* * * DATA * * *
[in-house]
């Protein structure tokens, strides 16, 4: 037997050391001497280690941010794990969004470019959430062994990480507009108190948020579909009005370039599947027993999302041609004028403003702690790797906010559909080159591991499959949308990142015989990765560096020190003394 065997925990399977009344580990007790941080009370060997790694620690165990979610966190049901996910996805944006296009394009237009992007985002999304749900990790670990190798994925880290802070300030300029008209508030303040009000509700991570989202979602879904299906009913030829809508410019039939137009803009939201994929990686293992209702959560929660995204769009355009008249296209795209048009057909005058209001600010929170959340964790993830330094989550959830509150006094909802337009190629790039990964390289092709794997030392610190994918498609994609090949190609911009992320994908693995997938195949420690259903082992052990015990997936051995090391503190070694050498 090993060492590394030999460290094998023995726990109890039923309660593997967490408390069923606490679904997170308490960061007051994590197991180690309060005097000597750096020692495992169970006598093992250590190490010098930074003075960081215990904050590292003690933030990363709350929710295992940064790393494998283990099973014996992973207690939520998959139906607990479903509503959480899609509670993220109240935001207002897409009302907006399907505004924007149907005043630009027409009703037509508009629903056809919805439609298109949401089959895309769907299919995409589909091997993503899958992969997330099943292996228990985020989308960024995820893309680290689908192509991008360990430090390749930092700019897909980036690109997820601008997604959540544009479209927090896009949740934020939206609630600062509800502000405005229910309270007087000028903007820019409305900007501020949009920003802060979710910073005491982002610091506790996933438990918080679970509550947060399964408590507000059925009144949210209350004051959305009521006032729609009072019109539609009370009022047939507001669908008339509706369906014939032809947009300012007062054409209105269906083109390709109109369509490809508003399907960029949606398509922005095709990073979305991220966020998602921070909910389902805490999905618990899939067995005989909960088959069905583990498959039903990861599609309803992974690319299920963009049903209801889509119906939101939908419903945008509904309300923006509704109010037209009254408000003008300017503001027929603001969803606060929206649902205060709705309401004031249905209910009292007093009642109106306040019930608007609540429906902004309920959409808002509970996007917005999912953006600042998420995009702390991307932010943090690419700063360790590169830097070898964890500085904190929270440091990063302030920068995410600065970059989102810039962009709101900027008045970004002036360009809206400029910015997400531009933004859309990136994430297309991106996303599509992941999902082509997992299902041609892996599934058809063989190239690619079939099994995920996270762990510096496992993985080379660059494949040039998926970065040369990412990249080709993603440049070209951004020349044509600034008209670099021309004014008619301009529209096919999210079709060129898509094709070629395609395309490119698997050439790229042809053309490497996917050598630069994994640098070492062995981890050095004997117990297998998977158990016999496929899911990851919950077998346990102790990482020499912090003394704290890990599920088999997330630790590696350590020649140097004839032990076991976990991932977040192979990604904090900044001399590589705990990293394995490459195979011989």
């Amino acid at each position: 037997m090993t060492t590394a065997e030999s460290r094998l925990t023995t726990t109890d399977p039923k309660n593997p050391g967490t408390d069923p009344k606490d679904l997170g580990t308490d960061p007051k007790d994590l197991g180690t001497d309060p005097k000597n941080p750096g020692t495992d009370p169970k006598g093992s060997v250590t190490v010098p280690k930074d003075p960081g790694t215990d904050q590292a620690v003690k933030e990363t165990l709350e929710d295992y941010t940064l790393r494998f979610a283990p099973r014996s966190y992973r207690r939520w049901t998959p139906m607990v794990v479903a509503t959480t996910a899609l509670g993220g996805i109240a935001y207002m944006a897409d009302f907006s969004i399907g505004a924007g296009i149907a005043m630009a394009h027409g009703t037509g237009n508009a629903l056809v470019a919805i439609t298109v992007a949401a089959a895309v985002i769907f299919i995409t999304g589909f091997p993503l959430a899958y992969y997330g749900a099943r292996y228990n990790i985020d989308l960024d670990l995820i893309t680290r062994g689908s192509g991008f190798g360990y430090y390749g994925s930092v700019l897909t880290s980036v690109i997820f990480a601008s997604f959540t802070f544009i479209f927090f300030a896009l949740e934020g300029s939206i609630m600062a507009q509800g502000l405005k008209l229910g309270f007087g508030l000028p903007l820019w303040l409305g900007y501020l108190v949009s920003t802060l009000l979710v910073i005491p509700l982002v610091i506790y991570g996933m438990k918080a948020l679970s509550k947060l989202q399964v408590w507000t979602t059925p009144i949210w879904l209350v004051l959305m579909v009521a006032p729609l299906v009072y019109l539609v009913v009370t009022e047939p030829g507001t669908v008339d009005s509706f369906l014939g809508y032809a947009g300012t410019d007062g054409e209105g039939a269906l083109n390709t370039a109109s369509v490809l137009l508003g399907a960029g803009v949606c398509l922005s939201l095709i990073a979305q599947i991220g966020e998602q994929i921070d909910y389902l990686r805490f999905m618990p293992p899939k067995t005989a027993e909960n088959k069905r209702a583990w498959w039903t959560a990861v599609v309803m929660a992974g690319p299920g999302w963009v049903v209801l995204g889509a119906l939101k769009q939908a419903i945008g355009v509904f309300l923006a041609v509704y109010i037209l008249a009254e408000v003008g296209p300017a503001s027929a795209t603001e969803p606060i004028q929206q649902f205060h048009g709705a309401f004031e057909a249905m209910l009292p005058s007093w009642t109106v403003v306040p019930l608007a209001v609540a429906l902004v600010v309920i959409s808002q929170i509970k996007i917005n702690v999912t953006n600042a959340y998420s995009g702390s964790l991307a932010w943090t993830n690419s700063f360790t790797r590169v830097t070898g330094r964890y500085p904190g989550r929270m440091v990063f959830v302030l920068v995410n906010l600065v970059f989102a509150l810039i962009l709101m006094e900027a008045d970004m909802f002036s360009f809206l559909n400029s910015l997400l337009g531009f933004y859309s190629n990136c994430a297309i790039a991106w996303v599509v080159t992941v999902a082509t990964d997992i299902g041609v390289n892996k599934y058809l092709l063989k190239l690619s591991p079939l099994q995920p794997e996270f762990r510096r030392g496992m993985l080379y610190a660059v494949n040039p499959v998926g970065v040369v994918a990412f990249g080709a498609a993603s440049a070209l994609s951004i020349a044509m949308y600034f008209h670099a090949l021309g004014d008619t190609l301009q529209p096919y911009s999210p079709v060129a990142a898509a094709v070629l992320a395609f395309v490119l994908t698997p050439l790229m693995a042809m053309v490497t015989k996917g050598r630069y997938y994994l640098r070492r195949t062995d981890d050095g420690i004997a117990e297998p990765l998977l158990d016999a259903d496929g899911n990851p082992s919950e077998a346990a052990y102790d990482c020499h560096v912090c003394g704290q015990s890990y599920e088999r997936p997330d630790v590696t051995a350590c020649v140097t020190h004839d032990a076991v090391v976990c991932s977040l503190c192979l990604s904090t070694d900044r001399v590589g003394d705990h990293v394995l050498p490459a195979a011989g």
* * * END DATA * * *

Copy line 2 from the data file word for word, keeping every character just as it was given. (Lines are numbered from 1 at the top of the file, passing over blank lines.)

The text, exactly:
């Protein structure tokens, strides 16, 4: 037997050391001497280690941010794990969004470019959430062994990480507009108190948020579909009005370039599947027993999302041609004028403003702690790797906010559909080159591991499959949308990142015989990765560096020190003394 065997925990399977009344580990007790941080009370060997790694620690165990979610966190049901996910996805944006296009394009237009992007985002999304749900990790670990190798994925880290802070300030300029008209508030303040009000509700991570989202979602879904299906009913030829809508410019039939137009803009939201994929990686293992209702959560929660995204769009355009008249296209795209048009057909005058209001600010929170959340964790993830330094989550959830509150006094909802337009190629790039990964390289092709794997030392610190994918498609994609090949190609911009992320994908693995997938195949420690259903082992052990015990997936051995090391503190070694050498 090993060492590394030999460290094998023995726990109890039923309660593997967490408390069923606490679904997170308490960061007051994590197991180690309060005097000597750096020692495992169970006598093992250590190490010098930074003075960081215990904050590292003690933030990363709350929710295992940064790393494998283990099973014996992973207690939520998959139906607990479903509503959480899609509670993220109240935001207002897409009302907006399907505004924007149907005043630009027409009703037509508009629903056809919805439609298109949401089959895309769907299919995409589909091997993503899958992969997330099943292996228990985020989308960024995820893309680290689908192509991008360990430090390749930092700019897909980036690109997820601008997604959540544009479209927090896009949740934020939206609630600062509800502000405005229910309270007087000028903007820019409305900007501020949009920003802060979710910073005491982002610091506790996933438990918080679970509550947060399964408590507000059925009144949210209350004051959305009521006032729609009072019109539609009370009022047939507001669908008339509706369906014939032809947009300012007062054409209105269906083109390709109109369509490809508003399907960029949606398509922005095709990073979305991220966020998602921070909910389902805490999905618990899939067995005989909960088959069905583990498959039903990861599609309803992974690319299920963009049903209801889509119906939101939908419903945008509904309300923006509704109010037209009254408000003008300017503001027929603001969803606060929206649902205060709705309401004031249905209910009292007093009642109106306040019930608007609540429906902004309920959409808002509970996007917005999912953006600042998420995009702390991307932010943090690419700063360790590169830097070898964890500085904190929270440091990063302030920068995410600065970059989102810039962009709101900027008045970004002036360009809206400029910015997400531009933004859309990136994430297309991106996303599509992941999902082509997992299902041609892996599934058809063989190239690619079939099994995920996270762990510096496992993985080379660059494949040039998926970065040369990412990249080709993603440049070209951004020349044509600034008209670099021309004014008619301009529209096919999210079709060129898509094709070629395609395309490119698997050439790229042809053309490497996917050598630069994994640098070492062995981890050095004997117990297998998977158990016999496929899911990851919950077998346990102790990482020499912090003394704290890990599920088999997330630790590696350590020649140097004839032990076991976990991932977040192979990604904090900044001399590589705990990293394995490459195979011989």